Packers film room: Offense getting an exciting piece in WR Jayden Reed

The Green Bay Packers entered the 2023 draft needing to add a dynamic receiver to their offense, and they may have accomplished the task with their second-round selection of Jayden Reed.

Reed’s college career began at Western Michigan, where he hauled in 56 receptions for 797 yards and 8 touchdowns as a true freshman. He then transferred a little over an hour away to Michigan State. Unfortunately, the NCAA’s transfer rules forced Reed to sit out a year, but he eventually picked up where he left off against tougher competition in the Big Ten. In three seasons with the Spartans, Reed finished with 147 catches for 2,069 receiving yards and 18 touchdowns.

Despite being undersized and falling below some of their athletic thresholds, Reed’s skill set and production were too impressive for the Packers to pass up.

After trading back twice in the second round, Green Bay took Reed with the 50th overall pick. Standing at 5-11 and 187 pounds, you would think he is an ideal fit for the Packers’ slot vacancy. However, the team’s Director of Player Personnel, Jon-Eric Sullivan, described a player who is much more versatile.

“He’s strong, and he’s fast,” Sullivan said following the selection. “To simplify it, he’s got exceptional strength for a smaller framed player, and he can run. He’s got good tempo, and the clock showed it. I believe we had him at 4.37. But more importantly, he plays fast. He’s got good tempo, and he’s quick. He can get in and out of breaks. Obviously, outside the numbers, the speed comes into play, but on the inside, he’s strong and can get in and out of breaks to create separation.”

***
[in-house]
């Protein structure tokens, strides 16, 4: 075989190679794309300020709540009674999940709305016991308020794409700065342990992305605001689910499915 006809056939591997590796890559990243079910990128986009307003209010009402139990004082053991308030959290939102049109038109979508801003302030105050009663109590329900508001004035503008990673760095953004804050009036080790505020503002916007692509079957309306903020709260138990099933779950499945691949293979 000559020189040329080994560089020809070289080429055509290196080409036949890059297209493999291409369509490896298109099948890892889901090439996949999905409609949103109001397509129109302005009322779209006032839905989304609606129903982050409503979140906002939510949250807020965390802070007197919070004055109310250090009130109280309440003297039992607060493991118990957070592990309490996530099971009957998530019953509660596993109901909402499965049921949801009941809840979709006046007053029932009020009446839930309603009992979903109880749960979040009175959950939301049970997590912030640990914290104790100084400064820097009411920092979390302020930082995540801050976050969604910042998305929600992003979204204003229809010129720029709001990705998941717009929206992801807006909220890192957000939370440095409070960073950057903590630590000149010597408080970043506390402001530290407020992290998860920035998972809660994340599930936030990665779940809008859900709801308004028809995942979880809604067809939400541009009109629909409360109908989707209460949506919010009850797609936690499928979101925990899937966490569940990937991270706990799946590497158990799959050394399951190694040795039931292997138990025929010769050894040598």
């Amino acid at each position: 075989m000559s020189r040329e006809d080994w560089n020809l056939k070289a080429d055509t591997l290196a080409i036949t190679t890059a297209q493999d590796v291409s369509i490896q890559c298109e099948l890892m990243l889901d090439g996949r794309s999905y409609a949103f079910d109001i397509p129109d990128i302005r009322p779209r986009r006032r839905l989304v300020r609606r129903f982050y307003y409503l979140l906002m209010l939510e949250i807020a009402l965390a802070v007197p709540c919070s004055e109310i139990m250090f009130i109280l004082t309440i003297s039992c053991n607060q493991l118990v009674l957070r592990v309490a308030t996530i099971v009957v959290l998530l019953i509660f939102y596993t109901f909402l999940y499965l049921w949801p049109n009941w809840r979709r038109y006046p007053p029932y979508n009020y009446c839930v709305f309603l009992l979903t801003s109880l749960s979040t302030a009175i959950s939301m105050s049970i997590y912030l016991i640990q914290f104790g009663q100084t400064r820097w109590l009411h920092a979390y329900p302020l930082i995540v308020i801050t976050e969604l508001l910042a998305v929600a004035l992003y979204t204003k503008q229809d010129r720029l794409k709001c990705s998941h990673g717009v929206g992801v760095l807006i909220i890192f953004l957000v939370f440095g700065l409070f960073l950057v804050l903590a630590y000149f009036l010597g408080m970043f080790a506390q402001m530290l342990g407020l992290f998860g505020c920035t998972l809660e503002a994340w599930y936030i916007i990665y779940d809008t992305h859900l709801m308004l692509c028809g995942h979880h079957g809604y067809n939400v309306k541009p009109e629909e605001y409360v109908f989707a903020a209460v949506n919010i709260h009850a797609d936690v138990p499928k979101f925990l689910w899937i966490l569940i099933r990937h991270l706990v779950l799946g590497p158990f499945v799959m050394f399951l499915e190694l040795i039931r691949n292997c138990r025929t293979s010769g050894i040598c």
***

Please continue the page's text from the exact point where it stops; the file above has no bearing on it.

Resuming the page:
Green Bay was much higher on Reed than the NFL Consensus Board, which ranked him 89th out of 587 players. Why? Sullivan’s explanation does offer some insight, but it would be much more telling to see it visually. So, we are doing a deep dive into Reed’s game by examining the tape. For this breakdown, we will be looking at film from four performances over the last two seasons:

2021 vs Michigan: 6 receptions, 80 receiving yards, 0 touchdowns

2022 @ Illinois: 5 receptions, 68 receiving yards, 1 touchdown

2022 vs Wisconsin: 9 receptions, 117 receiving yards, 1 touchdown

2022 vs Maryland: 7 receptions, 61 receiving yards, 1 touchdown

By the end, we should know more about what the Packers see in Reed.

What he can do

Rarely is size an issue for Reed when he can overcome it with his hand strength and leaping ability. In college, he caught 50 percent of his contested catches, which is why the quarterback has enough faith to throw him a goal-line fade in a big moment. This completion came on a two-point conversion to tie the game in the fourth quarter.

Here is another example showing Reed using his elusiveness and play strength to force a missed tackle. It also shows how he can be effective when working underneath against zone coverage.

As previously mentioned, Reed’s speed is one of his best weapons, but he marries it well with his shiftiness as a route runner. He can set defenders up with jukes and stutter steps before using his acceleration to create separation.

Here is another slot fade but against Dax Hill, now a safety for the Cincinnati Bengals. Notice how uses his left hand to fight over the top and gain leverage. There are a lot of nuances to Reed’s game when you look closely.

Look no further than Reed’s run-blocking to see his tenacity. He’s not only willing but attacks defenders with great enthusiasm. That’s the kind of attitude Green Bay wants.